Since I had yet to land a decent fish on my trip, Jeff graciously guided me, and gave me first shot at the lowest fish in the pool. The fish was rising semi regularly toward the right hand side and Jeff handed me his five weight rod that had a small black foam beetle attached. I began casting and put several decent drifts over the area, but experienced no success. Much to our surprise the fish continued to rise in a sporadic manner. Finally on perhaps the tenth cast, a cast that wasn’t very delicate as I slapped the line down on the water hard, the fish rose and sucked in the beetle. I glanced to Jeff to comment on the poor cast when Jeff shouted “set”. I quickly looked back and set in the same motion and played and landed a pretty 15″ brown trout, my first fish of the Pennsylvania trip.
We continued alternating as we moved up the pool, and I had a shot at another rising fish just beyond an overhanging tree limb. I had switched back to my rod and tied on the parachute sulfur that Jeff had given me. After several errant casts I edged toward the right side of the stream and hooked a cast around the branch so it landed six feet upstream of the rise. This proved to be a winner and I landed an eight inch brown.
When we got to the bridge we circled back around some thorny wild roses and returned to the van. It was now getting toward evening, so we drove back down toward the trophy trout water. Now the after work crowd was arriving and nearly every pullout contained at least two vehicles. We spotted a parking area with no cars and elected to give it a try, but after hiking through some muck discovered that the stream divided into two or three channels, and we weren’t interested in fishing such small water for the evening hatch should one materialize.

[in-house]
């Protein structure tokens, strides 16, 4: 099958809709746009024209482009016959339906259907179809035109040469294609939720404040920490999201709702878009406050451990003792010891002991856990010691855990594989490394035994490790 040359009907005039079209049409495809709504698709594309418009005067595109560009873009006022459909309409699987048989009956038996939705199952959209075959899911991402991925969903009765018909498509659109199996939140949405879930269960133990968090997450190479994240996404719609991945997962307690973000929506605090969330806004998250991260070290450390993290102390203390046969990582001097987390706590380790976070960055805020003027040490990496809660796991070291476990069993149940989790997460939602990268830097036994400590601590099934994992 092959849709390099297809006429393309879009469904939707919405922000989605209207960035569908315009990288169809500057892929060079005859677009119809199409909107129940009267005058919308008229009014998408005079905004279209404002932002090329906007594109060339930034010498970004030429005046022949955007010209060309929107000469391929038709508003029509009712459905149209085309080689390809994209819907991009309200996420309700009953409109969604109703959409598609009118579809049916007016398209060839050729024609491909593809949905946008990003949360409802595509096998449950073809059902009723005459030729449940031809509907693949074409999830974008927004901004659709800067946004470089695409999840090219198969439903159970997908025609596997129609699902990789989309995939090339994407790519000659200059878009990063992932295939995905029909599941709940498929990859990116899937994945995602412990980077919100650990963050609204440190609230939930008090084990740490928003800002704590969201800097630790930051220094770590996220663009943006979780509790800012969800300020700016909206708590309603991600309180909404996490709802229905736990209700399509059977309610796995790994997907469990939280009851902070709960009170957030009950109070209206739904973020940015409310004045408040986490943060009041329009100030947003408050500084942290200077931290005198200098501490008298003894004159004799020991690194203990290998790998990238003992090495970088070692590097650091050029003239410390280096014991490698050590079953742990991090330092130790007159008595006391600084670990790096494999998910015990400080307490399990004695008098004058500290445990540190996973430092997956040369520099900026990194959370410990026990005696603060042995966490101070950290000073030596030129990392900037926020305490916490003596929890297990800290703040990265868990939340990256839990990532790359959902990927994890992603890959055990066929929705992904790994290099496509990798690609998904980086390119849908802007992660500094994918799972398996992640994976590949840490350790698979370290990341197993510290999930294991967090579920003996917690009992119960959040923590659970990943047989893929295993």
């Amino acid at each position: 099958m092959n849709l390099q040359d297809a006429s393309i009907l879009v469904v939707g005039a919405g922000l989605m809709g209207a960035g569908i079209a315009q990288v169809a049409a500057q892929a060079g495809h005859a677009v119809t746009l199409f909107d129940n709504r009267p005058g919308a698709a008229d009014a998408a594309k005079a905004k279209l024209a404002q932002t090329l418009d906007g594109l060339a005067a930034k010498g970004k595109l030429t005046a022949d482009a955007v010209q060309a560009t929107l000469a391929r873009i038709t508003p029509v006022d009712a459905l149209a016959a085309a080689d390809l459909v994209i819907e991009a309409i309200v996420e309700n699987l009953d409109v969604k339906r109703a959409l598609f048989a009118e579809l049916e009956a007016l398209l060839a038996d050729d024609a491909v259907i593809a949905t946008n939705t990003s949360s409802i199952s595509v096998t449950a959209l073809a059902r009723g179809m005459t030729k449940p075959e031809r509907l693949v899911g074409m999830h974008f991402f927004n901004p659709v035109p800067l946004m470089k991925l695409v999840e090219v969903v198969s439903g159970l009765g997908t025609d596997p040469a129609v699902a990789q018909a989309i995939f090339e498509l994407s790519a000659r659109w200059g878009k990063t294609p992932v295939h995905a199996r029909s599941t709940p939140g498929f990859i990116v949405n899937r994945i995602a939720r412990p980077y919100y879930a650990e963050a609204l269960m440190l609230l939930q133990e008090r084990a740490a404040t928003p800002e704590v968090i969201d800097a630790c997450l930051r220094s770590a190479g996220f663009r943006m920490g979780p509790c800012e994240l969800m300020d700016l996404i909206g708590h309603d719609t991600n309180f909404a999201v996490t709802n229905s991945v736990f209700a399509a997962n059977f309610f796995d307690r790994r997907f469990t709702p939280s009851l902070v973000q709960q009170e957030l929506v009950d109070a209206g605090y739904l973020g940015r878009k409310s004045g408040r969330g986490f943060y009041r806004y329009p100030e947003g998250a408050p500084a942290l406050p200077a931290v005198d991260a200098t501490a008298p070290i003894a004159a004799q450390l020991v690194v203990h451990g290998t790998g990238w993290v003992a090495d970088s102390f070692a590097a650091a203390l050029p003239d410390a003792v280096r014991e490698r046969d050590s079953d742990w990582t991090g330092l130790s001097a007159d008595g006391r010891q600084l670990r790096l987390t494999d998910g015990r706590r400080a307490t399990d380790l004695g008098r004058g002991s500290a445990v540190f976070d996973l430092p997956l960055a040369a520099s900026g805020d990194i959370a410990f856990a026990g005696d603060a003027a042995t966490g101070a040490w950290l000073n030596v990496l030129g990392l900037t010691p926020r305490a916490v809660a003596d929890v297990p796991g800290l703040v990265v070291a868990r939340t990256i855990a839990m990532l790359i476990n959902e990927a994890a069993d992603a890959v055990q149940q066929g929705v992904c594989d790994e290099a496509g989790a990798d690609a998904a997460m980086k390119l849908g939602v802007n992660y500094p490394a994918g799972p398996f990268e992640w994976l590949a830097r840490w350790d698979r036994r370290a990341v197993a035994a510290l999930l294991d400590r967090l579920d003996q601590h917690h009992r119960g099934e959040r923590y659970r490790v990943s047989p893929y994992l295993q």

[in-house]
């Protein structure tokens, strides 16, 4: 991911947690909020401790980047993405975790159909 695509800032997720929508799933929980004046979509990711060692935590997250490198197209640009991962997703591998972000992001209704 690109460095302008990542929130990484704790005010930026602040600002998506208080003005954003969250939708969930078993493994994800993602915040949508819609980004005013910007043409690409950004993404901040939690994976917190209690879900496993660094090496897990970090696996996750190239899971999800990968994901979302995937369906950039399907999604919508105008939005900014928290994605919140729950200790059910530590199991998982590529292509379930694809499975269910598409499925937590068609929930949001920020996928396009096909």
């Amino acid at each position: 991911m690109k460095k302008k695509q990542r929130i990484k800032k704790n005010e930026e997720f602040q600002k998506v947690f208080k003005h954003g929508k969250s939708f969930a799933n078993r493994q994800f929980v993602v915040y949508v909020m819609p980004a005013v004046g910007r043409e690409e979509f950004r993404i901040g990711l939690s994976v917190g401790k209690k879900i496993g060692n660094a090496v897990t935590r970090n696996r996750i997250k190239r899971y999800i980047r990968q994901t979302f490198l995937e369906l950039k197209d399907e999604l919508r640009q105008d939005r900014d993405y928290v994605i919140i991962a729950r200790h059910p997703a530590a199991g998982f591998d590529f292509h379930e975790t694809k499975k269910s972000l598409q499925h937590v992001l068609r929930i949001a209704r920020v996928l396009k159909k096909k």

We continued on down the road to a pullout with one car, and it was in the area we covered earlier in the day. We both walked down to the water and took good positions next to some attractive large runs and pockets. The large pool where I’d exited in the early afternoon was just above us, and we were curious if it was taken, so I retrieved Jeff’s walkie talkies. I gave one to Jeff while I hiked up the road to check out the pool. As expected there was a fisherman from New Jersey there and he’d “reserved” the pool by placing a folding chair at the end of the trail from the road. Two additional fishermen were entering the pool as well. I radioed Jeff to inform him the pool was taken and returned to meet him.
I was bored with standing and watching the water, and I’d seen a few sporadic sulfurs floating up from the water, so I decided to prospect a bit. On the fifth cast near the tail of a current seam a fish rose and slurped in my parachute. I was fortunate to land a 13″ wild brown. Meanwhile spinners began to hover and bob above the water and Jeff and I attempted to catch some. After numerous missed swipes, I managed to trap one in my net, and we discovered the spinners had dark olive bodies. I clipped off my sulfur and tied on a spinner with a dark olive body before the daylight waned too much.
In spite of our anxious anticipation, the spinner fall never materialized. On Friday we ran into Eric Stroup, a local fishing guide and expert, and he informed us that the spinners we observed were cornuta spinners, and they do not mate and fall to the water unless the weather is perfect and to their liking. We returned to the Union County Rod and Gun Club with minimal evening action on Big Fishing Creek.